Hemorrhage or apoplexy inside intracranial tumors is observed explicitly in malignant lesions such as metastases and glioblastomas.[1] Certain benign tumors such as oligodendrogliomas and pituitary adenomas may also show ITH. Apoplexy in meningiomas is extremely rare with a reported incidence of 0.5%–2.4%.[2] Most hemorrhages reported with intracranial meningiomas are subdural (SDH), subarachnoid (SAH), or intraventricular hemorrhages. Massive hemorrhages inside the tumor, the so-called ITH, in meningioma are exceptionally uncommon.[1],[3],[4] SDH is usually associated with convexity location, whereas SAH is commonly seen with parasagittal and falcine meningioma.[2]

Bosnjak et al.[2] reported on 145 patients of intracranial meningiomas associated with hemorrhage and found that meningiomas in patients aged either more than 70 years or <30 years had a higher risk. They noted a higher propensity for fibrous, transitional, and angiomatous meningiomas to show this complication. Various postulations are available for this rare phenomenon: compensatory vascular dilatation, neovascular formation, vascular erosion, intratumoral necrosis, trauma, etc.[1],[2],[7],[8] The exact etiopathogenesis of bleed in our case is difficult to explain as the lesion proved to be a Grade 1 meningothelial meningioma on histopathology, and such presentation is very rare in the pathology mentioned above. The most likely cause for the ITH in our case may be attributed to the ill-formed new blood vessels which bled or the vascular erosion caused by the tumor.

Our patient developed pure ITH, as evident by the intact tumor capsule all around tumor radiologically as well as intraoperatively. The hemorrhage was located at the periphery, contained by the capsule. This type of hemorrhage has been described to be dangerous as capsular rupture can lead to intracerebral/subarachnoid extension as compared to hemorrhages located at the center. Kuzeyli et al.[1] noted that microcystic and micronecrotic changes are the primary underlying pathological weaklings predisposing to ITH in meningiomas. It is worthwhile to note that the incidence of microscopic hemorrhages inside the tumor is very high and only a tiny subset of these patients present with radiologically evident bleed.[1]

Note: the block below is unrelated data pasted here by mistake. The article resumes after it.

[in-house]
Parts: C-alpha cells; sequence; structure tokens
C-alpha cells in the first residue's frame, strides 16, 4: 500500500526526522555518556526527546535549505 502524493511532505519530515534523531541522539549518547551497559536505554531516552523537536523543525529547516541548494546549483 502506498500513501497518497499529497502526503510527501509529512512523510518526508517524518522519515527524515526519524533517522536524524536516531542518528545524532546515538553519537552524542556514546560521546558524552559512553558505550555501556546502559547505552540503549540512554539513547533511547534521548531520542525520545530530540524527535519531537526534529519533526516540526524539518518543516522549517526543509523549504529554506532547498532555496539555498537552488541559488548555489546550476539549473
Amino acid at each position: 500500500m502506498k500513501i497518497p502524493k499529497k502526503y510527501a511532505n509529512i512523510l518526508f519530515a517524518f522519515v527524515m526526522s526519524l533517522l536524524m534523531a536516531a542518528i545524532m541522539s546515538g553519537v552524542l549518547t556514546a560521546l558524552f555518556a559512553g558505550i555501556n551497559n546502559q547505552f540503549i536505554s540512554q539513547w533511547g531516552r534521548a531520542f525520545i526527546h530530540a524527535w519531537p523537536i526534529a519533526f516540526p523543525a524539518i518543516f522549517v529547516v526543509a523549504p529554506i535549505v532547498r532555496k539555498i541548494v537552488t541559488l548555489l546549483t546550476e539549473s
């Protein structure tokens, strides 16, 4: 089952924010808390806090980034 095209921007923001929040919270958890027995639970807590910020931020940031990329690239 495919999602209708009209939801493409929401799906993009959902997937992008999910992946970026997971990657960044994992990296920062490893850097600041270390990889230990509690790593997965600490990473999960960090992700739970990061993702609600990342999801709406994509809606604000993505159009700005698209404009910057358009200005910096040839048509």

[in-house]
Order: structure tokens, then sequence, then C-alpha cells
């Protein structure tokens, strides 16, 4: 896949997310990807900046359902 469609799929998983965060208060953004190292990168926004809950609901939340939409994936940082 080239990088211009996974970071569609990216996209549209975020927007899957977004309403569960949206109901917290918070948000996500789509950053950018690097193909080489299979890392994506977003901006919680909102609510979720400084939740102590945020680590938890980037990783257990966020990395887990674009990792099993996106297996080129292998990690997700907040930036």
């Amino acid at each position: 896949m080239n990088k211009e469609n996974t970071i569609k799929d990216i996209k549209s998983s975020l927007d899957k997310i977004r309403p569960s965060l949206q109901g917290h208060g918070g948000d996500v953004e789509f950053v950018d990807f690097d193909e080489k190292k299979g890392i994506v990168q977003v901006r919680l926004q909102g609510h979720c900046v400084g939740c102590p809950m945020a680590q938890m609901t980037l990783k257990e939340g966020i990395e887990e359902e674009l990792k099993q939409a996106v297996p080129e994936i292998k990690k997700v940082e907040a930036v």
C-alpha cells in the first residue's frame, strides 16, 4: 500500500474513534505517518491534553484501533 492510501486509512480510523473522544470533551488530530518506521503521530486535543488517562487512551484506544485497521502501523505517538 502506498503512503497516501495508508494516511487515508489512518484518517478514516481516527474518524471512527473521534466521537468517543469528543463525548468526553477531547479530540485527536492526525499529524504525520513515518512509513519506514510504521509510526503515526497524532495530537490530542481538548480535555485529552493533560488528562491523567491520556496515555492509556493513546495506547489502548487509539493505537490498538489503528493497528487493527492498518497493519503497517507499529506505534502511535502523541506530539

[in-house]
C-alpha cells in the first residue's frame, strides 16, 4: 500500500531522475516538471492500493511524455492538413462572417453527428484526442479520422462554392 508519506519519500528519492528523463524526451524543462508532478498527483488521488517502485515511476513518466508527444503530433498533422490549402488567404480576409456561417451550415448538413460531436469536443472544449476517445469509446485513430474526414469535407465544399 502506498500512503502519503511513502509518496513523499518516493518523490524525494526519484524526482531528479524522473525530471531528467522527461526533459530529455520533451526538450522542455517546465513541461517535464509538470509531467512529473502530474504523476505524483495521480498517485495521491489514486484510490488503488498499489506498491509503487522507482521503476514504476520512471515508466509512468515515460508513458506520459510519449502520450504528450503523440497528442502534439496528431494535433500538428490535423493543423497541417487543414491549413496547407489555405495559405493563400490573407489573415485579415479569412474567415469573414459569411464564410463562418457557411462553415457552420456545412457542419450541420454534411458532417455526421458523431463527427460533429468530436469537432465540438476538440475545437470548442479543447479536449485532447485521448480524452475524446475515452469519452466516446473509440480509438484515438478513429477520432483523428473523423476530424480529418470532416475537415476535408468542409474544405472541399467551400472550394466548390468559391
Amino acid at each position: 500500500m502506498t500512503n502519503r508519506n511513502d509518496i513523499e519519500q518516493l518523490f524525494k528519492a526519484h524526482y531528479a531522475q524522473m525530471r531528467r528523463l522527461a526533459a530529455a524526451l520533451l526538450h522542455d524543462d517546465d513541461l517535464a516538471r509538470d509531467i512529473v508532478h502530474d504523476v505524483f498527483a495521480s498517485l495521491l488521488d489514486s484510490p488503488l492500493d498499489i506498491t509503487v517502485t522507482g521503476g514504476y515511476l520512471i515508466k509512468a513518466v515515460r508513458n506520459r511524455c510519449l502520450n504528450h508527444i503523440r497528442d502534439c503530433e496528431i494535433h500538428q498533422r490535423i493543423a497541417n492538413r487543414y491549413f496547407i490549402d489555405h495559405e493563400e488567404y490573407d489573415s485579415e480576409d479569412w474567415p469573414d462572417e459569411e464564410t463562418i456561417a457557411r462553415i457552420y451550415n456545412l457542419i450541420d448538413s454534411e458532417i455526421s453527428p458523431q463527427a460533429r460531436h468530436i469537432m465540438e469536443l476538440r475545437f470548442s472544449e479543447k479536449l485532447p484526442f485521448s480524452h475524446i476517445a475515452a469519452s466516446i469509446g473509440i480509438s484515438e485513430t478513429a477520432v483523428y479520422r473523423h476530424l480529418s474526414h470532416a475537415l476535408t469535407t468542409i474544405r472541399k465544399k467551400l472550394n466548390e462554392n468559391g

Hemorrhage associated with meningioma is associated with nearly 41% mortality.[1],[2] The extent of hemorrhage and the status of consciousness before surgery are considered significant predictors of outcome. Bosnjak et al.[2] noted that a very high percentage of these patients develop major morbidity even if they survive. Our patient was perhaps lucky in that the hemorrhage was contained inside the tumor by its capsule and she did not have a repeat hemorrhage before surgery. The key to success in these patients is early diagnosis and prompt surgical excision of the tumor and the hematoma.[1],[2],[9]

Declaration of patient consent

The authors certify that they have obtained all appropriate patient consent forms. In the form the patient(s) has/have given his/her/their consent for his/her/their images and other clinical information to be reported in the journal. The patients understand that their names and initials will not be published and due efforts will be made to conceal their identity, but anonymity cannot be guaranteed.

Financial support and sponsorship

Nil.

Conflicts of interest

There are no conflicts of interest.